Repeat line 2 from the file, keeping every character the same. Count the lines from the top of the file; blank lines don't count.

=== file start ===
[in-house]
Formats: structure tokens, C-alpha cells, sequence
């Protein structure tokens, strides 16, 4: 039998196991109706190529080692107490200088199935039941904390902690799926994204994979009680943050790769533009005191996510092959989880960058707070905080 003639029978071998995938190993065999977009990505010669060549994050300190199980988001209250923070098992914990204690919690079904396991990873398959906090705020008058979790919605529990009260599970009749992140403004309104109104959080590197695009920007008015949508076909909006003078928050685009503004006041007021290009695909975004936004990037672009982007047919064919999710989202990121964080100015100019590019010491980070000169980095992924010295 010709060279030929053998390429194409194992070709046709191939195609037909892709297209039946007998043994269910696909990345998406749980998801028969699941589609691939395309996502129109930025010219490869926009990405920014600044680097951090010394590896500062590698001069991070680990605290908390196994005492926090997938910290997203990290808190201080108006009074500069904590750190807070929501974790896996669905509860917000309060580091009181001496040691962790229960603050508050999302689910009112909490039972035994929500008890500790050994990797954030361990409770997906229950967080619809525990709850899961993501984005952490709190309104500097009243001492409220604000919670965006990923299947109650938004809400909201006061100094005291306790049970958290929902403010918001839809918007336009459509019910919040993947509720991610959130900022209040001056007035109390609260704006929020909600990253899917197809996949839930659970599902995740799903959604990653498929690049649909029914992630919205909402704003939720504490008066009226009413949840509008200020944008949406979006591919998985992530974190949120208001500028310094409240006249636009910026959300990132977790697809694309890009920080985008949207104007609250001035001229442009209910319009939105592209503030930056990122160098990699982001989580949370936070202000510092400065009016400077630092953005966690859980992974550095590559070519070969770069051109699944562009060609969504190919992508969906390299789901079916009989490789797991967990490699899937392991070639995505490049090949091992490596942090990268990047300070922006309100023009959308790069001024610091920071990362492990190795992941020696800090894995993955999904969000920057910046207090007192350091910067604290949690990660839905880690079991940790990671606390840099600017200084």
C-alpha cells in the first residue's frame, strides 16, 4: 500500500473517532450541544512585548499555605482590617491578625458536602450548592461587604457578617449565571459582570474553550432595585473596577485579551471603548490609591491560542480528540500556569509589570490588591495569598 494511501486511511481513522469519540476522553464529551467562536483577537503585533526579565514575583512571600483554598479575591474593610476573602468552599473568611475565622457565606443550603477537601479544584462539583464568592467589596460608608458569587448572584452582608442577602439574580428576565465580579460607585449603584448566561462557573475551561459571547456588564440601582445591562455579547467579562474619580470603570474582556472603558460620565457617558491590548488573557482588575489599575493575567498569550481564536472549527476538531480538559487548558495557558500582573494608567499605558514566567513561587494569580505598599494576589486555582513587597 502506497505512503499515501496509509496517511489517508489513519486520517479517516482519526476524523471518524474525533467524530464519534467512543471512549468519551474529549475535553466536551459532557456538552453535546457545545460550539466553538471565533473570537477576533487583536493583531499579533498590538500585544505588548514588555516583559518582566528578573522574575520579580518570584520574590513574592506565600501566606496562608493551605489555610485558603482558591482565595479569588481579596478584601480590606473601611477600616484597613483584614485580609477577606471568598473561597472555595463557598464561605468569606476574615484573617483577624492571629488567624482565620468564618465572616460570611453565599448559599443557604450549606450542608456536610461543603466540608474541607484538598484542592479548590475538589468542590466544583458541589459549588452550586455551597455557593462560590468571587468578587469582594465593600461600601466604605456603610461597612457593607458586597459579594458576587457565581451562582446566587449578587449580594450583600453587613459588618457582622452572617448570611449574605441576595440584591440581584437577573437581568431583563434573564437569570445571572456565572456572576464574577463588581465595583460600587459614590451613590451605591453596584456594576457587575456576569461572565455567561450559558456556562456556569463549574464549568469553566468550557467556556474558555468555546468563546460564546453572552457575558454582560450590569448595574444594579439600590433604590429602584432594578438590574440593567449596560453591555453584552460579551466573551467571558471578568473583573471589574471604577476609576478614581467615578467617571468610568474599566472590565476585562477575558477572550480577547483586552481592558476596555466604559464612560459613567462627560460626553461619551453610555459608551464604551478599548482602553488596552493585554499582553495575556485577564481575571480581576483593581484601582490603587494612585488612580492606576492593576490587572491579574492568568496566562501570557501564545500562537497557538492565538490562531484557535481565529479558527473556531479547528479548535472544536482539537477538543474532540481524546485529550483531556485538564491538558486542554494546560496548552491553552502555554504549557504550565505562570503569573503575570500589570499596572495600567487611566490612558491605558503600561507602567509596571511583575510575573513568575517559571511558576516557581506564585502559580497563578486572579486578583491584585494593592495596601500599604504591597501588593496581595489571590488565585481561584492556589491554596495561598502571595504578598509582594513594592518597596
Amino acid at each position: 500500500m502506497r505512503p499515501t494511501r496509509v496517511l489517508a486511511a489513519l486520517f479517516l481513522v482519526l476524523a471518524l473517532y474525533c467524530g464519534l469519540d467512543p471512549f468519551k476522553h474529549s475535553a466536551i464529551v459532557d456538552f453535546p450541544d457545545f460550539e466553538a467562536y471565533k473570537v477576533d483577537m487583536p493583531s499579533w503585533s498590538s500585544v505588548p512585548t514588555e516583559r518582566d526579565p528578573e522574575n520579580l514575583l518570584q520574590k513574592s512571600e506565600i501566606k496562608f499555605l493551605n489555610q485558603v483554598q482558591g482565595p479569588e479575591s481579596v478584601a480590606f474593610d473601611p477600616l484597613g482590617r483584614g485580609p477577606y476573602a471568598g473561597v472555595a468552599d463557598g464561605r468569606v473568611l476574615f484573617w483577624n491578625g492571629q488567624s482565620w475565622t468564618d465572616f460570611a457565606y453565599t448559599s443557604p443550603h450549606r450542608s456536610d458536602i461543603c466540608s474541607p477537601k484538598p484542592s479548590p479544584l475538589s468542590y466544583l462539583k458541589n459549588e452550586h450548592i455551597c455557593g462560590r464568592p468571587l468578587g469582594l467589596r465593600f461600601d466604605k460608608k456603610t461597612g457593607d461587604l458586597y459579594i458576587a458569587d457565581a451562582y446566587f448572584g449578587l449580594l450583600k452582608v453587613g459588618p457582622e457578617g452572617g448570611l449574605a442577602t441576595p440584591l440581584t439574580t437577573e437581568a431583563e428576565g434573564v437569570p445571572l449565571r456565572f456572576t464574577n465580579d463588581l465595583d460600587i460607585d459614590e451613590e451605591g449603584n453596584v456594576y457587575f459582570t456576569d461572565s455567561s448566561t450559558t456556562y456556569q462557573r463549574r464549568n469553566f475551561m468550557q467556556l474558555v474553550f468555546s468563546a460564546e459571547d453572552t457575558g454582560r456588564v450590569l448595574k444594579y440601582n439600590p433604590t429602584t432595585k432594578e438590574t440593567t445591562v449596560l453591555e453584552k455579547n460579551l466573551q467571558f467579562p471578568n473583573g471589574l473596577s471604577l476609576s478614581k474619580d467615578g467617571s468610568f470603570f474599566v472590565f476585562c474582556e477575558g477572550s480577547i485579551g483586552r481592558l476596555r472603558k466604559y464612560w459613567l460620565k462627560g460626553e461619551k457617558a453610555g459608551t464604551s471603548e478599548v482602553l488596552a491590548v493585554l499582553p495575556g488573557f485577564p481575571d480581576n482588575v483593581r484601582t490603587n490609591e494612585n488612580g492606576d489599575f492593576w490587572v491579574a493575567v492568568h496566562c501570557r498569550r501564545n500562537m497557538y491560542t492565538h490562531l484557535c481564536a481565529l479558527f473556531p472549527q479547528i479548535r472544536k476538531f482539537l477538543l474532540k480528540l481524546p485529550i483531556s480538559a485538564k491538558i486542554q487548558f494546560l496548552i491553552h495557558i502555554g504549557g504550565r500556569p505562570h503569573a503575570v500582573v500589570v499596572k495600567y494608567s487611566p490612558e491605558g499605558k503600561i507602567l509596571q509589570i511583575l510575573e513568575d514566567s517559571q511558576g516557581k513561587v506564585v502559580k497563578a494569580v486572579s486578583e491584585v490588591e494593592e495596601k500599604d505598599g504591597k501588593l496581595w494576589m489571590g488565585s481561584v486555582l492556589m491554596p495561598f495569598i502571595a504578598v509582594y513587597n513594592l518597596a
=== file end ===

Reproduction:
Formats: structure tokens, C-alpha cells, sequence